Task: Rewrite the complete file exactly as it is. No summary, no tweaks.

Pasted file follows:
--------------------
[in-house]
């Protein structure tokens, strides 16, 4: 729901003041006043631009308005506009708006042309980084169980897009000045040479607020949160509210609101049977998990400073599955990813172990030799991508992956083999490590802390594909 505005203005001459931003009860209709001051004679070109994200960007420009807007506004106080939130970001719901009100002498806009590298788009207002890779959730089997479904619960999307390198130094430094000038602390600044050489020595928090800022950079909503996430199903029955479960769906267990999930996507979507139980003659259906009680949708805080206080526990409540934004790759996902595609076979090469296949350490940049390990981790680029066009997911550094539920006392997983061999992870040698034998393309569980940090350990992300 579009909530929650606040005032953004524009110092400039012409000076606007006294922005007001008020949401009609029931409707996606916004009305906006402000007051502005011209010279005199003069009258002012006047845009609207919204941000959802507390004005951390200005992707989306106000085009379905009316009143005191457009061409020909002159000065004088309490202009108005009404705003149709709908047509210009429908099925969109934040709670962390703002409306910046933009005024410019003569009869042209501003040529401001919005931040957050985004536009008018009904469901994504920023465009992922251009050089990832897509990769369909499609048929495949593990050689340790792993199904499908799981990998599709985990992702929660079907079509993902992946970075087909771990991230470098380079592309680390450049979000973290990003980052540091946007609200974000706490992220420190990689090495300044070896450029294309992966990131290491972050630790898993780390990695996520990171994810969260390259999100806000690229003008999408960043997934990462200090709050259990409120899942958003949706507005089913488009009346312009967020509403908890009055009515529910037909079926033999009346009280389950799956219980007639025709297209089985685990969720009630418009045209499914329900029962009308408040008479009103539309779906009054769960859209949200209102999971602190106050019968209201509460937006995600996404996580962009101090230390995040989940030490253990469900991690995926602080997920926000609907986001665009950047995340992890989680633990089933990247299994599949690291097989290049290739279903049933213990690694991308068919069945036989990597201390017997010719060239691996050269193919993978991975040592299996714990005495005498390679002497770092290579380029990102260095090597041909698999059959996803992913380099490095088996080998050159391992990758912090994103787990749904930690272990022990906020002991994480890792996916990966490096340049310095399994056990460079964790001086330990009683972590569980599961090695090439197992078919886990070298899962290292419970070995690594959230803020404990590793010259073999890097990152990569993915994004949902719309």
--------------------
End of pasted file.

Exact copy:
[in-house]
């Protein structure tokens, strides 16, 4: 729901003041006043631009308005506009708006042309980084169980897009000045040479607020949160509210609101049977998990400073599955990813172990030799991508992956083999490590802390594909 505005203005001459931003009860209709001051004679070109994200960007420009807007506004106080939130970001719901009100002498806009590298788009207002890779959730089997479904619960999307390198130094430094000038602390600044050489020595928090800022950079909503996430199903029955479960769906267990999930996507979507139980003659259906009680949708805080206080526990409540934004790759996902595609076979090469296949350490940049390990981790680029066009997911550094539920006392997983061999992870040698034998393309569980940090350990992300 579009909530929650606040005032953004524009110092400039012409000076606007006294922005007001008020949401009609029931409707996606916004009305906006402000007051502005011209010279005199003069009258002012006047845009609207919204941000959802507390004005951390200005992707989306106000085009379905009316009143005191457009061409020909002159000065004088309490202009108005009404705003149709709908047509210009429908099925969109934040709670962390703002409306910046933009005024410019003569009869042209501003040529401001919005931040957050985004536009008018009904469901994504920023465009992922251009050089990832897509990769369909499609048929495949593990050689340790792993199904499908799981990998599709985990992702929660079907079509993902992946970075087909771990991230470098380079592309680390450049979000973290990003980052540091946007609200974000706490992220420190990689090495300044070896450029294309992966990131290491972050630790898993780390990695996520990171994810969260390259999100806000690229003008999408960043997934990462200090709050259990409120899942958003949706507005089913488009009346312009967020509403908890009055009515529910037909079926033999009346009280389950799956219980007639025709297209089985685990969720009630418009045209499914329900029962009308408040008479009103539309779906009054769960859209949200209102999971602190106050019968209201509460937006995600996404996580962009101090230390995040989940030490253990469900991690995926602080997920926000609907986001665009950047995340992890989680633990089933990247299994599949690291097989290049290739279903049933213990690694991308068919069945036989990597201390017997010719060239691996050269193919993978991975040592299996714990005495005498390679002497770092290579380029990102260095090597041909698999059959996803992913380099490095088996080998050159391992990758912090994103787990749904930690272990022990906020002991994480890792996916990966490096340049310095399994056990460079964790001086330990009683972590569980599961090695090439197992078919886990070298899962290292419970070995690594959230803020404990590793010259073999890097990152990569993915994004949902719309």